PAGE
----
Demographic shifts, such as population ageing, have been suggested as possible explanations for the recent decade-long spell of low inflation. We identify age structure effects on inflation from cross-country variation in a panel of 22 countries from 1870 to 2016 that includes standard monetary factors. We document a robust relationship that is in line with the lifecycle hypothesis: a larger share of dependent population is inflationary, whereas a larger share of working age population is disinflationary. This relationship accounts for the bulk of trend inflation, for instance, about 7 percentage points of US disinflation since the 1980s. It predicts rising inflation over the coming decades.
This Article explores the origins and limits of the federal government’s interstate quarantine power. In the event of a public health emergency, state and local political boundaries may generate self-interested measures that risk substantial harm to neighboring states. To more effectively stem a national epidemic and to better protect the interests of regional populations, should the federal government step in to override a state’s protective quarantine? Neither current statutory authority nor how we have thought about it in the past prevents a greater national role. This Article shows how to expand our view of the federal government’s interstate quarantine authority as an important tool to respond to public health threats affecting more than one state.
Educational Test Scores, Education Spending, and Productivity in Public Education: National Trends and Evidence Across States and Over Time, 1990 – 2015May 5, 2018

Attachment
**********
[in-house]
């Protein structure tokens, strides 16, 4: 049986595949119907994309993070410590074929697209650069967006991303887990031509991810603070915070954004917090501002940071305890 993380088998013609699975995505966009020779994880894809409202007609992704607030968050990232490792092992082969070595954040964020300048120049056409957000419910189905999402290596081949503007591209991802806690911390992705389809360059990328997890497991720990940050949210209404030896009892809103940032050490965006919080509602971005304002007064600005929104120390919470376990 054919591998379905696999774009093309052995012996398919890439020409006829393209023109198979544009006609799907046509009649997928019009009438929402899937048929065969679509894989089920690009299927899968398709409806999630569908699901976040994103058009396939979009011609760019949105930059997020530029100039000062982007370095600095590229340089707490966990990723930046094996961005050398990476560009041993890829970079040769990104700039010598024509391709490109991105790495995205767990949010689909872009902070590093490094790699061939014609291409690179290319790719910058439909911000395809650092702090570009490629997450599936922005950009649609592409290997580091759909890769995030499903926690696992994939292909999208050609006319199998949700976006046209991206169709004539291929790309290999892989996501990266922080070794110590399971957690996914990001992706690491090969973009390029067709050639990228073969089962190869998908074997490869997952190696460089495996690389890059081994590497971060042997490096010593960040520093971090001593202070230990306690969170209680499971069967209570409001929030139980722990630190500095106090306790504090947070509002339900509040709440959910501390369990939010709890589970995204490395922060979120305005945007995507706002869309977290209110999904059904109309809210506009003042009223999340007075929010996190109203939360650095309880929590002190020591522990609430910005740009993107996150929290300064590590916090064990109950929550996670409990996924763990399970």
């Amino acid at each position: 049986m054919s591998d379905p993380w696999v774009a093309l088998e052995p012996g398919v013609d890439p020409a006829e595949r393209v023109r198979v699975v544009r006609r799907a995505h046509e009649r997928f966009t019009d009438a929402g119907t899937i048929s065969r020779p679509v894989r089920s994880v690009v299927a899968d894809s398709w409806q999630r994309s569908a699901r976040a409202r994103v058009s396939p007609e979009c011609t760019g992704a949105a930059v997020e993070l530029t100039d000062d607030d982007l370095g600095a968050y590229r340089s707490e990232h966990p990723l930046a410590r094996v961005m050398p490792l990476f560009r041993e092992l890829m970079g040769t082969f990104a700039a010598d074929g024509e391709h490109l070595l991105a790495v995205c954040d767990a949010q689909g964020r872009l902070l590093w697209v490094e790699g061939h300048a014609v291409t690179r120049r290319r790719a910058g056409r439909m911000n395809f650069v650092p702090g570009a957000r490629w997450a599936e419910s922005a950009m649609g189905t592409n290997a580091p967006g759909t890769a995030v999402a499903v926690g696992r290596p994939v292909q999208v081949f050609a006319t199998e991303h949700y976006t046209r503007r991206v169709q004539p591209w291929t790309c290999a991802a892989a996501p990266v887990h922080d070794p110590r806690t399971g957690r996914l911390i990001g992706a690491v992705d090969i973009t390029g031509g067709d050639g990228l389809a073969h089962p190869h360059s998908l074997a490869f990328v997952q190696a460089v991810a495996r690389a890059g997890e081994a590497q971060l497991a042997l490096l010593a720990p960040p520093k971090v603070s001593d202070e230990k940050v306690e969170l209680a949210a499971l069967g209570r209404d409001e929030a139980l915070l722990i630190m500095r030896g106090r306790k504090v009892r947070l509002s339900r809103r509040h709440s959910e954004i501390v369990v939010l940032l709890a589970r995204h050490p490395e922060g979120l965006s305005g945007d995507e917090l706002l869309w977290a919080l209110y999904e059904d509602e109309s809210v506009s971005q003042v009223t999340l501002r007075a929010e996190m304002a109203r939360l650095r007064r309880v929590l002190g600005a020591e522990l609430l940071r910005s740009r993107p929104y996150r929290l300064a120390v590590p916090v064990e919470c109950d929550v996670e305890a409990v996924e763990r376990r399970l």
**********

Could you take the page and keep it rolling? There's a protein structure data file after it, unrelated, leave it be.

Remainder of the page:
We examine national trends in educational funding, test score outcomes, and productivity as well as variations in funding and test scores over time and across states to assess how changes in educational spending are (or are not) related to changes in educational test score outcomes for states. National trends show small increases in test scores, large increases in educational funding (until the last recession), and a continued fall in educational productivity. The cross-state, over time analysis indicates a statistically significant but very small association of state funding to test scores; so small that large changes in funding have little effect on scores. This is consistent with the continued decline in educational productivity. We also find similar results for black students, implying that the increased funding has not served to reduce racial inequality. We suggest that the continued decline in productivity of public schools adds further reason to question the ability of non-competitive, public organizations to improve educational performance and to look for alternatives that embrace or emulate private-sector, competitive organizations.